Photo Credit: Jodie Maoz

The most important lesson that we learn from the vision of Yaakov, which we discussed last week, is that the prayers and offerings of his descendants are capable of overcoming the laws of nature. Accordingly, we understand that the negativity of the three weeks preceding Tisha B’Av is a challenge to us. We are to use the impetus of these dark and dispiriting days to prepare ourselves and prepare the world for its ultimate and inevitable redemption. To aid us in this effort, Hashem sent us His prophets.

The prophets most associated with the Three Weeks and with Tisha B’Av are Yirmiyahu and Yeshayahu. These two individuals lived during very different historical epochs and were not at all alike in their personalities or in the nature of their prophecy.

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Yirmiyahu is the prophet most associated with the suffering and mourning of the destruction of the Jewish Commonwealth and of the Beit HaMikdash. He spent most of his life warning Israel that the destruction was coming and praying to Hashem that he, Yirmiyahu, would be taken first so that he wouldn’t have to experience it. This is an interesting counterpoint to Moshe Rabbeinu who wanted very much to see the fulfillment of his mission but about whom we read every year at this time that he would die without entering the Holy Land.

It is a consolation to Yirmiyahu, although perhaps a small one, that he is also given many of the most explicit and moving visions of the ultimate redemption. Nevertheless, it is difficult for him to escape the trauma of the destruction. In the moving middle chapter of Eicha (read in its own distinct melody), the navi reflects on his personal misfortune. “I am the man,” he says. “I saw it all. It was even more horrible than I imagined.”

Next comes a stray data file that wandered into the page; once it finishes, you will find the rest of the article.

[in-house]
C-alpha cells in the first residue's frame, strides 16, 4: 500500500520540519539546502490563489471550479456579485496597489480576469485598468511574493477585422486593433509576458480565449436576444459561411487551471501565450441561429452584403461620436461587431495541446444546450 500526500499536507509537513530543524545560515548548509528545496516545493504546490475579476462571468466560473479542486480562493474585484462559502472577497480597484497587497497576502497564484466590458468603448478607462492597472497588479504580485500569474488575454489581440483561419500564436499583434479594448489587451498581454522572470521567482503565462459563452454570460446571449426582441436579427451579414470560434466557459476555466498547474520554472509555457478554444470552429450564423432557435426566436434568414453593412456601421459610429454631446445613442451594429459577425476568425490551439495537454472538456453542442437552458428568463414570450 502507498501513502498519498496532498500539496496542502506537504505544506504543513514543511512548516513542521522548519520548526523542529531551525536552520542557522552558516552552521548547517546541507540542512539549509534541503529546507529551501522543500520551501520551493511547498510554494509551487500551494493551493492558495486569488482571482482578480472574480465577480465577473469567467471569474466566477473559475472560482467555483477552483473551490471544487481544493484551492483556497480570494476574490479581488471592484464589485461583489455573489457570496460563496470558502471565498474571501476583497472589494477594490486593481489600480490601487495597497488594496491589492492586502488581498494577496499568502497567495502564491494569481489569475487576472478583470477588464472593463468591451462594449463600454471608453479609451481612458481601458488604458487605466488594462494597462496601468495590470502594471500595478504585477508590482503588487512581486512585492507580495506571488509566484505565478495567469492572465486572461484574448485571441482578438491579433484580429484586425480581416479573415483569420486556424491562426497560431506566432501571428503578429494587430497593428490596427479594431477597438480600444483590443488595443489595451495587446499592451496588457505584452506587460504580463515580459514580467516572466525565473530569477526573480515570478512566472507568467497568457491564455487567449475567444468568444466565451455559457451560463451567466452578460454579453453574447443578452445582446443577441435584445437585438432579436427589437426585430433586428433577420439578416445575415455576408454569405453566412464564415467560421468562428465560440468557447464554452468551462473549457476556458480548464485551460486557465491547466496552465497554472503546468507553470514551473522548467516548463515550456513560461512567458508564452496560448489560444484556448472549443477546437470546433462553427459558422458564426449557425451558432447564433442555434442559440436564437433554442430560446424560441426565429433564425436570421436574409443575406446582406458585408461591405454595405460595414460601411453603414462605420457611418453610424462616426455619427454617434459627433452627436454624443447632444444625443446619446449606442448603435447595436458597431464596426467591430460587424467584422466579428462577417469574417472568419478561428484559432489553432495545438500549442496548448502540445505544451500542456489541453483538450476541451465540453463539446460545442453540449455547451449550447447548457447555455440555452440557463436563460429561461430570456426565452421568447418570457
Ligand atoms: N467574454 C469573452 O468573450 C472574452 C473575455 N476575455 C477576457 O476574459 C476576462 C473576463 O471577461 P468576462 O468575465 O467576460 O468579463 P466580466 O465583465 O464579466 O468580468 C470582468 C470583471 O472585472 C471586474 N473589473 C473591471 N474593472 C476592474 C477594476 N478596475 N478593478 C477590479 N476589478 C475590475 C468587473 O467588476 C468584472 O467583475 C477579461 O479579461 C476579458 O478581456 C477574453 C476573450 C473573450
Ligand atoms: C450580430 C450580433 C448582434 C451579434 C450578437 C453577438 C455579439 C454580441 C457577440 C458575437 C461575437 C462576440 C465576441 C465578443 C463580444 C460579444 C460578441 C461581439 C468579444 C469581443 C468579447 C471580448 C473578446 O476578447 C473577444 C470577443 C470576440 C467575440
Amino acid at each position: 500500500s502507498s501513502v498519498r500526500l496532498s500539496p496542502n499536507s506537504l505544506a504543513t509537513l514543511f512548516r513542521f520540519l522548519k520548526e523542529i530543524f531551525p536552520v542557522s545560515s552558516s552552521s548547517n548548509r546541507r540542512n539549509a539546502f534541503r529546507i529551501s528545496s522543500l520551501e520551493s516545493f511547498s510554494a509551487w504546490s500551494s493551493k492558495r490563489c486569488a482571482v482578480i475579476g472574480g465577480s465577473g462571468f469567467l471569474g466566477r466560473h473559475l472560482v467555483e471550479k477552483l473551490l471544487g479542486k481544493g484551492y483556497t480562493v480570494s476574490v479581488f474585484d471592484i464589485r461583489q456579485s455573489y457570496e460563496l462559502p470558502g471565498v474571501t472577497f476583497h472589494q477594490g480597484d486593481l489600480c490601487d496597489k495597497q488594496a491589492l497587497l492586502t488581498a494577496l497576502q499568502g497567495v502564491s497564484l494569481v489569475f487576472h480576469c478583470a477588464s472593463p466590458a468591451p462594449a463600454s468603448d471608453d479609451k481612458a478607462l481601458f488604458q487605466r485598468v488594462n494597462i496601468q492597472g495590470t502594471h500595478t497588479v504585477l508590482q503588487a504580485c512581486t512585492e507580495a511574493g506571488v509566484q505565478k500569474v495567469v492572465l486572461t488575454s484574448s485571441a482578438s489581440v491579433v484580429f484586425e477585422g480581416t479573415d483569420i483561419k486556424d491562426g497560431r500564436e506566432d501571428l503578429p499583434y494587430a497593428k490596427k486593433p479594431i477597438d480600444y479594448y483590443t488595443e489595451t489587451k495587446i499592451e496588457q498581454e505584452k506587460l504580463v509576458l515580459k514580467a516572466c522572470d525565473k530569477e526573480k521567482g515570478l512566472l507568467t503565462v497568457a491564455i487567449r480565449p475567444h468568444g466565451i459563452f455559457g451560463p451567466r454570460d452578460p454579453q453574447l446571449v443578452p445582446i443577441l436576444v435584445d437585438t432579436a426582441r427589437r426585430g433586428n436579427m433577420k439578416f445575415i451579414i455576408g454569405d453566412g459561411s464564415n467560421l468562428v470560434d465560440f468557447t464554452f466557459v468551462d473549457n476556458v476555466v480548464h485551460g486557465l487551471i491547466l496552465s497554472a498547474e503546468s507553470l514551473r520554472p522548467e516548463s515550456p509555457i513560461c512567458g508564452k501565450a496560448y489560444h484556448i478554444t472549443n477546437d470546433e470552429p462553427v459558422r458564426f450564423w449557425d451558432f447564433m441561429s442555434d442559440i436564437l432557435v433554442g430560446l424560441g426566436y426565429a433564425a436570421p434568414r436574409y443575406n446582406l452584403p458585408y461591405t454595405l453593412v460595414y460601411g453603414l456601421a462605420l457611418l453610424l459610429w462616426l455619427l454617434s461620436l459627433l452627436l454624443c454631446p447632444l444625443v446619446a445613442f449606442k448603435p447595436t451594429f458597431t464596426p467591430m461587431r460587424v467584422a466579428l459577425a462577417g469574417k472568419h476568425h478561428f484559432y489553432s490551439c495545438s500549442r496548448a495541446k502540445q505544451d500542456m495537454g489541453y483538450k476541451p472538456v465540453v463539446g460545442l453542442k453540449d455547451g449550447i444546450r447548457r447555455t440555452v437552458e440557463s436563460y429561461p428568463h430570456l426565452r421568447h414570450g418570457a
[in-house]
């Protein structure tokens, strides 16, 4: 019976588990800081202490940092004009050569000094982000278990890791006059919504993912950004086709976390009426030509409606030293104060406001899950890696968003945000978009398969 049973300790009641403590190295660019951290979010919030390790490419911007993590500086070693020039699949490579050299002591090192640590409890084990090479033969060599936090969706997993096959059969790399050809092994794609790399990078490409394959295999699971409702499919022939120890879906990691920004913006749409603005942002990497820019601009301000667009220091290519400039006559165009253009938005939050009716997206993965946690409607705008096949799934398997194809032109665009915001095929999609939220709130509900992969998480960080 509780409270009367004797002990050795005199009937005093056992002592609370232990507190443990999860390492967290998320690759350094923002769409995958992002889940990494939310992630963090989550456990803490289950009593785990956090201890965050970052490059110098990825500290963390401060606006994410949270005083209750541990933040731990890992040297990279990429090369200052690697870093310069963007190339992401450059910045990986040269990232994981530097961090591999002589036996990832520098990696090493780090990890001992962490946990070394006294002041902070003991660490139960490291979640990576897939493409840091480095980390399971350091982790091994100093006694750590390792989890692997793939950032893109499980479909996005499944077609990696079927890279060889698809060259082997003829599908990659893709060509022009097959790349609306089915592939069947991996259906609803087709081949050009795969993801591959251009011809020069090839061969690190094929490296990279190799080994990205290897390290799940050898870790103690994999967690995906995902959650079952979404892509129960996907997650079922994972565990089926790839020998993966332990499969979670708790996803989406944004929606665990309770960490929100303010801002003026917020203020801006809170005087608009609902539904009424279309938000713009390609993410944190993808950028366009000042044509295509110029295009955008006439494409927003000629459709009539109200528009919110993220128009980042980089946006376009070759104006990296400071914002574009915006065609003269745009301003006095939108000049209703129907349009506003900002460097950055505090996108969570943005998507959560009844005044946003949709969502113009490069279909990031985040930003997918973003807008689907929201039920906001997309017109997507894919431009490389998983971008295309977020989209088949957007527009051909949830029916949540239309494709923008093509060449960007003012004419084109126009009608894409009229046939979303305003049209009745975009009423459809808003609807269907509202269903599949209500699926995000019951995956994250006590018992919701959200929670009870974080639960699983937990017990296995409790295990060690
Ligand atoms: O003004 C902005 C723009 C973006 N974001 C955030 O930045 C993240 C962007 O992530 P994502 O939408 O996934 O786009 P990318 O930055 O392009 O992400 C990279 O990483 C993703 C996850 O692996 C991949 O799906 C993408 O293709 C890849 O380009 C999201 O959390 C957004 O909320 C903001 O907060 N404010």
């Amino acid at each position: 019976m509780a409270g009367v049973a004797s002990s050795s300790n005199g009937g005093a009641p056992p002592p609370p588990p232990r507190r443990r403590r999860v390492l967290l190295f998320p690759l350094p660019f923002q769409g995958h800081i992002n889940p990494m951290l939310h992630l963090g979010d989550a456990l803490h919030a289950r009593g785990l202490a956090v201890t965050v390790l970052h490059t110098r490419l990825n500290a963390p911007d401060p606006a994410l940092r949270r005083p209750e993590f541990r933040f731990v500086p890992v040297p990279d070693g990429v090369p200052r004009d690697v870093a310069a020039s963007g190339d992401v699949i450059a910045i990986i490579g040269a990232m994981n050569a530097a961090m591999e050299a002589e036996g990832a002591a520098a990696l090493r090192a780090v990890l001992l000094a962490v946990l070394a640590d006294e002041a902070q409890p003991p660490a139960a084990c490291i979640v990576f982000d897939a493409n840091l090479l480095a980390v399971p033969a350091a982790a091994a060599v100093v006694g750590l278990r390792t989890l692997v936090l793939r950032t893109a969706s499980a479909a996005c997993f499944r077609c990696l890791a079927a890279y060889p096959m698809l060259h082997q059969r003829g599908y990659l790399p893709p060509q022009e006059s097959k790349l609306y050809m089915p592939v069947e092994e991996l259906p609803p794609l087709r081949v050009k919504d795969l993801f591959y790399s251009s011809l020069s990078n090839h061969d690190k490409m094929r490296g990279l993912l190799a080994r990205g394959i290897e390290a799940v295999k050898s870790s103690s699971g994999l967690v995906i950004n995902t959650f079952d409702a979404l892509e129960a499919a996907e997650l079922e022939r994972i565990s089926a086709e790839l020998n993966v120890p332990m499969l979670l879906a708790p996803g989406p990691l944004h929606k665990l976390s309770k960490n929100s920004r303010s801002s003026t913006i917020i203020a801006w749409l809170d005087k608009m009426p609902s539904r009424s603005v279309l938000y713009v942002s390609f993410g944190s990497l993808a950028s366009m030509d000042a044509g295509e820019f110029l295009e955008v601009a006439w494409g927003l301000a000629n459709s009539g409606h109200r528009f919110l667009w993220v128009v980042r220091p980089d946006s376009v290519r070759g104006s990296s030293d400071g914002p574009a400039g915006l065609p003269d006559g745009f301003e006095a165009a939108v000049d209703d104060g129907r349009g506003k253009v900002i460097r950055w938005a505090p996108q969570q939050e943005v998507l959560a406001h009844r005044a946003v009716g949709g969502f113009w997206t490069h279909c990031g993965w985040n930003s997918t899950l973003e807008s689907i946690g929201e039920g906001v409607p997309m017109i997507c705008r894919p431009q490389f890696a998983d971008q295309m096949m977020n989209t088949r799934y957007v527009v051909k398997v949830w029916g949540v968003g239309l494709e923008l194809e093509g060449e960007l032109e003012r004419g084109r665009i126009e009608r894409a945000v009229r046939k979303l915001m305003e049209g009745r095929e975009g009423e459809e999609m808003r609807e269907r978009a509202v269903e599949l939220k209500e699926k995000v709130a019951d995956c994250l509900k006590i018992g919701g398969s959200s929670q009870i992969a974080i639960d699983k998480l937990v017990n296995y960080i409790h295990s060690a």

But Yirmiyahu never had a choice in the matter. Unlike most prophets, especially the later ones, he didn’t work towards prophecy in an organized framework and hope to be called. That is to say, he did do the preparatory work, but the outcome was never in doubt. Uniquely among the prophets, Hashem tells him, “Before I made you in the womb I knew you; before you came out you had been sanctified” (Yirmiyahu 1:5). And then Hashem gets right down to business, letting him know that trouble is coming. This story doesn’t end well.

Yeshayahu’s message is frequently as full of dark foreboding as Yirmiyahu’s, but for him and for his contemporaries the exile is a more remote and abstract prospect. Interestingly, if Yirmiyahu in his happier moments focuses on the final redemption but is more preoccupied with the destruction of the first Beit HaMikdash, Yeshayahu has a great deal more to say about the long exile following the destruction of the second Beit HaMikdash. His “chazon,” or vision, provides the text for the haftara of the Shabbat that is called by its name, “Shabbat Chazon.” We will talk more about the vision of Yeshayahu next week on Shabbat Chazon.

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Avraham Levitt is a poet and philosopher living in Philadelphia. He has written on Israeli art, music, and spirituality and is working to reawaken interest in medieval Jewish mysticism. He can be reached at avraham@thegeula.com.